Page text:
In the past month or so, we've seen the destruction or defacement of statues of Confederate generals, the Father of our Country who was also a slaveowner, the Great Emancipationist, the Great Reconstructionist, and an Abolitionist. So it's not exactly surprising that someone has proposed to bulldoze urban freeways because of the myth that they were located by racists through black neighborhoods.
There are a lot of institutions associated with American racism that I would abolish long before worrying about freeways. Start with public schools, many of which used to be segregated by law and many of which are still segregated, even in (perhaps especially in) the North.
Second would be public transit. Remember Rosa Parks and the Montgomery bus boycott? Many state laws used to require that people of color sit only in the back of the bus and give up their seats if a white person wanted them. Many transit systems, including those in Atlanta, Dallas, Los Angeles, and San Francisco-Oakland, are still semi-segregated today, with rail lines built to serve white neighborhoods while buses serving black and Hispanic neighborhoods are cut back to pay for the trains.
Of course, there are good reasons to get rid of public schools and public transit anyway, which are that they are heavy burdens on taxpayers that are failing to accomplish the goals set out for them. These reasons don't apply to freeways, which mostly pay for themselves and which do a good, if not great, job of moving large numbers of people.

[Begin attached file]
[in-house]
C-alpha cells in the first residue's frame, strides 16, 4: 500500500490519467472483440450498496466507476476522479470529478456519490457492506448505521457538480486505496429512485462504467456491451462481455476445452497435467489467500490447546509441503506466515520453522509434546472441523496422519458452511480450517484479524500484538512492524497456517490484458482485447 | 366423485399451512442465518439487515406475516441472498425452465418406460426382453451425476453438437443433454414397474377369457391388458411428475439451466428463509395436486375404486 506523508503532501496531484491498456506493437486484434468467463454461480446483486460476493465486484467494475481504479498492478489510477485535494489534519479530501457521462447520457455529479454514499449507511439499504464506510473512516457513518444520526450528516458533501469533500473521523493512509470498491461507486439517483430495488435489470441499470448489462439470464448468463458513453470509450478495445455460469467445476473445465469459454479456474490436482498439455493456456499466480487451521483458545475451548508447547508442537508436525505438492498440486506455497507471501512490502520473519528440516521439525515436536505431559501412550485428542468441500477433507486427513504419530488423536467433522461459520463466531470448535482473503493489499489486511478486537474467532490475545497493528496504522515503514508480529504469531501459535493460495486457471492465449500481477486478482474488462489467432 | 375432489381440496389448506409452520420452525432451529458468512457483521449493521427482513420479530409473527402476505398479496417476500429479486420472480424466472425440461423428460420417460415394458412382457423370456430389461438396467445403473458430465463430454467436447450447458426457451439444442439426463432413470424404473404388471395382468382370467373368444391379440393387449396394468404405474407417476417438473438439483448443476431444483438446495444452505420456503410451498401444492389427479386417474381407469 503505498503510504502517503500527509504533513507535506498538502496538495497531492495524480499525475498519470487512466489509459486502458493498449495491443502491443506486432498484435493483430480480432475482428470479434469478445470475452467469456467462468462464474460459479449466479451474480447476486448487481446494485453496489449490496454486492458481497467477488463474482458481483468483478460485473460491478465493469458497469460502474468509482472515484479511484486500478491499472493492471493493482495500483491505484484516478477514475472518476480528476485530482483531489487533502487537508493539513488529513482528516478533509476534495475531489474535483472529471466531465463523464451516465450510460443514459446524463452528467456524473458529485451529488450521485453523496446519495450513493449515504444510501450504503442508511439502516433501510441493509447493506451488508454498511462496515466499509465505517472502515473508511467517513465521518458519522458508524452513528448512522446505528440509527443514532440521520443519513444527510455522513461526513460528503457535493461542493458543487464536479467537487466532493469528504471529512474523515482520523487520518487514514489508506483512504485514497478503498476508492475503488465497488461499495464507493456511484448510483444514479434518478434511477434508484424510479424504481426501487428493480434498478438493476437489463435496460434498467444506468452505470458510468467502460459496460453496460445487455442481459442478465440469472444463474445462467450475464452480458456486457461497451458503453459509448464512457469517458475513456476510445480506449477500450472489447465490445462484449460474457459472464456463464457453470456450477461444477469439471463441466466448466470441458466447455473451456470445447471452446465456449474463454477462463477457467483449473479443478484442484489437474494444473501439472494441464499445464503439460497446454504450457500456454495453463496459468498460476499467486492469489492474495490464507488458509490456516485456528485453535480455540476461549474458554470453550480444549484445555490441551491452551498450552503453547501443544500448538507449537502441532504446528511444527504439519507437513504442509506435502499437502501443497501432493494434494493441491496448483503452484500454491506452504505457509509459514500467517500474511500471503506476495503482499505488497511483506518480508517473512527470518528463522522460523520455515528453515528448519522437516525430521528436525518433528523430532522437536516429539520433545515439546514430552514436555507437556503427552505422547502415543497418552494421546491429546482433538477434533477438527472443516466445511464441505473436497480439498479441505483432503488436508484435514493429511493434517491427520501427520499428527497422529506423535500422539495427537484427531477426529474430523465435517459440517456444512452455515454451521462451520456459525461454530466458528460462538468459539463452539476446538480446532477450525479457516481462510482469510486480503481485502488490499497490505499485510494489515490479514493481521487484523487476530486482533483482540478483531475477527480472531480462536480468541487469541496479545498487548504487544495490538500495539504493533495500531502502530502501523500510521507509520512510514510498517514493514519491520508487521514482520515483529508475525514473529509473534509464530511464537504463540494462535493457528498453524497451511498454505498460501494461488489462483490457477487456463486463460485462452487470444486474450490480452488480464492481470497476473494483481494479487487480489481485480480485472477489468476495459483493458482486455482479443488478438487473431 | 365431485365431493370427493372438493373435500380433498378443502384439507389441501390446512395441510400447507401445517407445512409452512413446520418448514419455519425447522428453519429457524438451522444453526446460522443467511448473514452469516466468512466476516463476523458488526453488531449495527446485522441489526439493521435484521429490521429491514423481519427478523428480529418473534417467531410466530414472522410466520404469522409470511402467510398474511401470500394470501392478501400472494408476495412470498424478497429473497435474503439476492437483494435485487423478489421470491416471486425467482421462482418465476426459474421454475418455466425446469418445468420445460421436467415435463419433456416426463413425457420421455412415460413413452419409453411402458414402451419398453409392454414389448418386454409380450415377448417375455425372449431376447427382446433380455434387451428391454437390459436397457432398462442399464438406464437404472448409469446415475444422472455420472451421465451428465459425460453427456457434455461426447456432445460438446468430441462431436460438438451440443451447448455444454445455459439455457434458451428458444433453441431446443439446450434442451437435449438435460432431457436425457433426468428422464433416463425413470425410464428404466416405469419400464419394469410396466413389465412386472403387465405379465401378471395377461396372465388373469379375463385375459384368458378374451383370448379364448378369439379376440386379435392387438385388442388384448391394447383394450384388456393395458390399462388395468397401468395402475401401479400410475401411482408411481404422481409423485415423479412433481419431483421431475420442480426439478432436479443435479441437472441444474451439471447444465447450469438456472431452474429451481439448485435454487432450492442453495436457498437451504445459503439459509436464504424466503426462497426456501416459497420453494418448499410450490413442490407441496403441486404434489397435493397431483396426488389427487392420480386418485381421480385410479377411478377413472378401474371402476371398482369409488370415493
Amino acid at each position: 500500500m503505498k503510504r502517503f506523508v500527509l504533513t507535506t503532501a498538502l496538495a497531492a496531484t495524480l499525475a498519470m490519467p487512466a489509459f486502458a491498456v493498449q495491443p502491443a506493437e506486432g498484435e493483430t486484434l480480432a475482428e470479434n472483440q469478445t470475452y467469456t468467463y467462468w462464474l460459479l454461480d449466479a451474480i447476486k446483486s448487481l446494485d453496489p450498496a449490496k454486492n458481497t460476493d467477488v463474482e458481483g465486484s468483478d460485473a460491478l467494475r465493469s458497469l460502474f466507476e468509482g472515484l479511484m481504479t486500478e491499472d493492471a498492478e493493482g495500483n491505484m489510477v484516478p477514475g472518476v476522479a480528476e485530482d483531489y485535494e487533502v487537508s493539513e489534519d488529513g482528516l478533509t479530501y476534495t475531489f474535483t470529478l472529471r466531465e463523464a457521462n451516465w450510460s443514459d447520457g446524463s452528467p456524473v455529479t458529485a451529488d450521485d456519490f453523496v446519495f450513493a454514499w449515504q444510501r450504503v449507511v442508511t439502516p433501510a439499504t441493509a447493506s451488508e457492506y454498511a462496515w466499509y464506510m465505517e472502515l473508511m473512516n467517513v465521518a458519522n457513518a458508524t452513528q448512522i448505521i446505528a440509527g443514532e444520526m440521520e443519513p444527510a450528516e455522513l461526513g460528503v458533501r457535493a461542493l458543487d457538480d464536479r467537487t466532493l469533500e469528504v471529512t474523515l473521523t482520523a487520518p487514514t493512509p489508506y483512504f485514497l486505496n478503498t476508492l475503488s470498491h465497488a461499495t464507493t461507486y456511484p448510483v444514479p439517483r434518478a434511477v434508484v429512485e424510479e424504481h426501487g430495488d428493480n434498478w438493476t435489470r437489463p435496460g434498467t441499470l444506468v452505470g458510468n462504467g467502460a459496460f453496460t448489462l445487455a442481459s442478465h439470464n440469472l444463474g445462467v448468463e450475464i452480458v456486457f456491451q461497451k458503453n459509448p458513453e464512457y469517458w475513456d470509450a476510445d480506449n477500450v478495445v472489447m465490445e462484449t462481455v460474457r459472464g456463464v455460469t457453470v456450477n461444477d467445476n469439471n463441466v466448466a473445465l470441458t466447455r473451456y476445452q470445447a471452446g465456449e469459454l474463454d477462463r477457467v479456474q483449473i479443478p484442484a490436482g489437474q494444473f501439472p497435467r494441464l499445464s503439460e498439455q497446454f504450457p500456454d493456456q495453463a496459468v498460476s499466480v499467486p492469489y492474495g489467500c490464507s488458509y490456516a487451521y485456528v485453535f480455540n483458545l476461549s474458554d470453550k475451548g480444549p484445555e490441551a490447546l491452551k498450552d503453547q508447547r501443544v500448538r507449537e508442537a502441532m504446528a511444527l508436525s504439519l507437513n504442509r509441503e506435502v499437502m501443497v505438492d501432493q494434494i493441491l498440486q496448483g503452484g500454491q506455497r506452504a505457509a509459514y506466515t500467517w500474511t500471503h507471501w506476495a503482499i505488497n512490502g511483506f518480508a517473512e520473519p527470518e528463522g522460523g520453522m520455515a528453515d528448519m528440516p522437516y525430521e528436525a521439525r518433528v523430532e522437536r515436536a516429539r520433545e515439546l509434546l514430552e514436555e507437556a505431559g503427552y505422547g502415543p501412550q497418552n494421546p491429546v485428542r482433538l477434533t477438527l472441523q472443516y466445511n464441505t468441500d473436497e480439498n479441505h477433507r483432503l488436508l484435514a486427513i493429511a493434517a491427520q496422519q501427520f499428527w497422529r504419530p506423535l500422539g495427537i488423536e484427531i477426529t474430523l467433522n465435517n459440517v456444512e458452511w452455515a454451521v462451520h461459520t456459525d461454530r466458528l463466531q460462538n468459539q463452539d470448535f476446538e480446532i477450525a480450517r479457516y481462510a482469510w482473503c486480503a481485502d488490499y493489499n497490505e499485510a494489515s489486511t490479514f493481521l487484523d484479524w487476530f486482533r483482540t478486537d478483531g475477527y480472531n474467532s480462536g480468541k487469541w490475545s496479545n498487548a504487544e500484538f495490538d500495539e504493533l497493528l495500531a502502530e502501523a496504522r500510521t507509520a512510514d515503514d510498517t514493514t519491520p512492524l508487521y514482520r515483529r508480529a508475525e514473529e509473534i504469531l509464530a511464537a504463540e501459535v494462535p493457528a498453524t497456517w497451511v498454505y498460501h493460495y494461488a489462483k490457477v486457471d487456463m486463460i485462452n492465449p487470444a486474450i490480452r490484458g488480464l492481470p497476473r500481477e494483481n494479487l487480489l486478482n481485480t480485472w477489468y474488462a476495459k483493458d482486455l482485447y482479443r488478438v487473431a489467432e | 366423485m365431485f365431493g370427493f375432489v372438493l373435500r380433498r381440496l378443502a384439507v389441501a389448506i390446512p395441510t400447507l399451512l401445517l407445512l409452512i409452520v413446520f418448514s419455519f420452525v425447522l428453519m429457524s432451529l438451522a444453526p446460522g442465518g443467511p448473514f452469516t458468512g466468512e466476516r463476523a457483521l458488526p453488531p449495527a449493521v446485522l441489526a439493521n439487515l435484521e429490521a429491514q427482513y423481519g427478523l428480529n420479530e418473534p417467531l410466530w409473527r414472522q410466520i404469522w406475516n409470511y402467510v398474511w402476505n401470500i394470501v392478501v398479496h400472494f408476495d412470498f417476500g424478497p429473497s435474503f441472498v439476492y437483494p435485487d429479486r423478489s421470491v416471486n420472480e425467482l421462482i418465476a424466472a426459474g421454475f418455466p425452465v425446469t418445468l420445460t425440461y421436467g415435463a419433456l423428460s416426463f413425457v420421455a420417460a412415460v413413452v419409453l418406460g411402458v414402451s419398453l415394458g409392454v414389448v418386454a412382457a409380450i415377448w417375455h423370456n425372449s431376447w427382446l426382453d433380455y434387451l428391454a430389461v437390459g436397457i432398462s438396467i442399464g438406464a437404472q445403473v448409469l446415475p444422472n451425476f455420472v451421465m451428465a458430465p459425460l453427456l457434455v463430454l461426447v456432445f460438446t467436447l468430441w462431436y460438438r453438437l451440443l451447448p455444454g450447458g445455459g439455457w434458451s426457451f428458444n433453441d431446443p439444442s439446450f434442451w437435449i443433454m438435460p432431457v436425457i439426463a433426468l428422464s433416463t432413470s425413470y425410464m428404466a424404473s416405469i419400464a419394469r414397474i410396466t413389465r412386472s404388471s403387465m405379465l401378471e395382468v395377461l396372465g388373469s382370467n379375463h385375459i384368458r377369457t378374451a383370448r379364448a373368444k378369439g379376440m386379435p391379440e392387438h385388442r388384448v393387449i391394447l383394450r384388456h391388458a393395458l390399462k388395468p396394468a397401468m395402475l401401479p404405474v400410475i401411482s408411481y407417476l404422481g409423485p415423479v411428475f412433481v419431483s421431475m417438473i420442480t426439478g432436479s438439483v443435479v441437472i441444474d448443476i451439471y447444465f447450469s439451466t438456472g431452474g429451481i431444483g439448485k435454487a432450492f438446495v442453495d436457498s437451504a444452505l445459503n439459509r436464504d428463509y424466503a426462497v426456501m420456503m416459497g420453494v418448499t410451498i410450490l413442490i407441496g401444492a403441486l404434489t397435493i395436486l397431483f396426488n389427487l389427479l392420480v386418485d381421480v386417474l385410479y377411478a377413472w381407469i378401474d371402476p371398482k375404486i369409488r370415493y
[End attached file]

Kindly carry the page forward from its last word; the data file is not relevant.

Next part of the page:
To deconstruct the myth that freeways have a racist heritage, we have to go back to 1890, when most urban jobs were in factories, most factories were downtown, and most factory workers weren't paid enough for them to afford to take streetcars to work every day. As a result, they had to live within walking distance to work.
Since a single downtown block could hold thousands of factory jobs, residential blocks also had to hold thousands of people within walking distance of the factories. In big cities such as New York, Chicago, and Boston, developers built five- and six-story walk-up apartments that often housed entire families in a single room. In smaller cities, the apartments were typically two- to three-stories, but often just as crowded. These buildings were called tenements and even in 1890 they were considered a disgrace.
After 1913, Henry Ford's moving assembly lines increased worker productivity and pay enough that they could afford to buy cars and move to the suburbs. The factories also moved to the suburbs because moving assembly lines were more land-intensive than the previous factors. The tenements emptied out, but the buildings remained, occupied at lower densities and earning less rents for their owners.